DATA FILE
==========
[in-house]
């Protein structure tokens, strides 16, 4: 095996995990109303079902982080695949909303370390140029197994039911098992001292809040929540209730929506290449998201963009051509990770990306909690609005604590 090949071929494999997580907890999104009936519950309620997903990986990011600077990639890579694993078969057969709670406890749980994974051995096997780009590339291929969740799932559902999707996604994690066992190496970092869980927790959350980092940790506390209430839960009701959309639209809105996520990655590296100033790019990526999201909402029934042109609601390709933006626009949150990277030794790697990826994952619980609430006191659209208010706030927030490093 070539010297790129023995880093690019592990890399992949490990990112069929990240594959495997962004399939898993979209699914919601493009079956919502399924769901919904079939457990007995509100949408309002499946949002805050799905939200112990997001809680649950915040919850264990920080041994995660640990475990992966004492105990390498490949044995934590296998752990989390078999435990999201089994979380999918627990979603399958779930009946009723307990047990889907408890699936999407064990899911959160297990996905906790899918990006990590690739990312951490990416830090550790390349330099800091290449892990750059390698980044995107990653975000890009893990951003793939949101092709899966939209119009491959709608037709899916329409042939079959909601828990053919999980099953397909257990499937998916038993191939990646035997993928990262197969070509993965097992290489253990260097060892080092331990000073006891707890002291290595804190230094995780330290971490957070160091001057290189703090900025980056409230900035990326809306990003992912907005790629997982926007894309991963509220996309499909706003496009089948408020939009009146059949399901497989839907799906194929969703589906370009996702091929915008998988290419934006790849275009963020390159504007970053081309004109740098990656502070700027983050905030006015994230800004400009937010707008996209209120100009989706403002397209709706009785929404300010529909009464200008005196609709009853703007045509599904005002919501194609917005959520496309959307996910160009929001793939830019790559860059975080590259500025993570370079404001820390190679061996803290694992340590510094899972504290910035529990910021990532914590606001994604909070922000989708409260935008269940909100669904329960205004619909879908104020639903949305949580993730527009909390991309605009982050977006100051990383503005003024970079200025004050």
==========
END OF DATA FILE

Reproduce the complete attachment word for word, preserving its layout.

[in-house]
């Protein structure tokens, strides 16, 4: 095996995990109303079902982080695949909303370390140029197994039911098992001292809040929540209730929506290449998201963009051509990770990306909690609005604590 090949071929494999997580907890999104009936519950309620997903990986990011600077990639890579694993078969057969709670406890749980994974051995096997780009590339291929969740799932559902999707996604994690066992190496970092869980927790959350980092940790506390209430839960009701959309639209809105996520990655590296100033790019990526999201909402029934042109609601390709933006626009949150990277030794790697990826994952619980609430006191659209208010706030927030490093 070539010297790129023995880093690019592990890399992949490990990112069929990240594959495997962004399939898993979209699914919601493009079956919502399924769901919904079939457990007995509100949408309002499946949002805050799905939200112990997001809680649950915040919850264990920080041994995660640990475990992966004492105990390498490949044995934590296998752990989390078999435990999201089994979380999918627990979603399958779930009946009723307990047990889907408890699936999407064990899911959160297990996905906790899918990006990590690739990312951490990416830090550790390349330099800091290449892990750059390698980044995107990653975000890009893990951003793939949101092709899966939209119009491959709608037709899916329409042939079959909601828990053919999980099953397909257990499937998916038993191939990646035997993928990262197969070509993965097992290489253990260097060892080092331990000073006891707890002291290595804190230094995780330290971490957070160091001057290189703090900025980056409230900035990326809306990003992912907005790629997982926007894309991963509220996309499909706003496009089948408020939009009146059949399901497989839907799906194929969703589906370009996702091929915008998988290419934006790849275009963020390159504007970053081309004109740098990656502070700027983050905030006015994230800004400009937010707008996209209120100009989706403002397209709706009785929404300010529909009464200008005196609709009853703007045509599904005002919501194609917005959520496309959307996910160009929001793939830019790559860059975080590259500025993570370079404001820390190679061996803290694992340590510094899972504290910035529990910021990532914590606001994604909070922000989708409260935008269940909100669904329960205004619909879908104020639903949305949580993730527009909390991309605009982050977006100051990383503005003024970079200025004050």